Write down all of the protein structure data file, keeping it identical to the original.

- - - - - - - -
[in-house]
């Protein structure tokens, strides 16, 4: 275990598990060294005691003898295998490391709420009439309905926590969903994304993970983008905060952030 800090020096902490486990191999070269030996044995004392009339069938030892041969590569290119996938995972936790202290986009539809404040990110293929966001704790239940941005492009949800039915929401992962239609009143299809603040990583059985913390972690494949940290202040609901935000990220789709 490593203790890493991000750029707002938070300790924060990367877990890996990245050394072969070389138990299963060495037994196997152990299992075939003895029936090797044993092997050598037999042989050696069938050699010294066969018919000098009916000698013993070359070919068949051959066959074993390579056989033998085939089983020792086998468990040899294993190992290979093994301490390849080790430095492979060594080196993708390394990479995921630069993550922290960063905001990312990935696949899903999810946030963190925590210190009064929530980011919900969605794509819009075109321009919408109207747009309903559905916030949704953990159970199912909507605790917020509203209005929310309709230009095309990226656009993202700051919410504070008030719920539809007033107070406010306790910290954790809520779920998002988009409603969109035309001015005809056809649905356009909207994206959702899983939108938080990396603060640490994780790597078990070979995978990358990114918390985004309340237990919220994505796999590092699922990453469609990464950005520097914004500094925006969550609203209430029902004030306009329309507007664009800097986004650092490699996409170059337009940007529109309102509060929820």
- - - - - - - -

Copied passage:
[in-house]
């Protein structure tokens, strides 16, 4: 275990598990060294005691003898295998490391709420009439309905926590969903994304993970983008905060952030 800090020096902490486990191999070269030996044995004392009339069938030892041969590569290119996938995972936790202290986009539809404040990110293929966001704790239940941005492009949800039915929401992962239609009143299809603040990583059985913390972690494949940290202040609901935000990220789709 490593203790890493991000750029707002938070300790924060990367877990890996990245050394072969070389138990299963060495037994196997152990299992075939003895029936090797044993092997050598037999042989050696069938050699010294066969018919000098009916000698013993070359070919068949051959066959074993390579056989033998085939089983020792086998468990040899294993190992290979093994301490390849080790430095492979060594080196993708390394990479995921630069993550922290960063905001990312990935696949899903999810946030963190925590210190009064929530980011919900969605794509819009075109321009919408109207747009309903559905916030949704953990159970199912909507605790917020509203209005929310309709230009095309990226656009993202700051919410504070008030719920539809007033107070406010306790910290954790809520779920998002988009409603969109035309001015005809056809649905356009909207994206959702899983939108938080990396603060640490994780790597078990070979995978990358990114918390985004309340237990919220994505796999590092699922990453469609990464950005520097914004500094925006969550609203209430029902004030306009329309507007664009800097986004650092490699996409170059337009940007529109309102509060929820």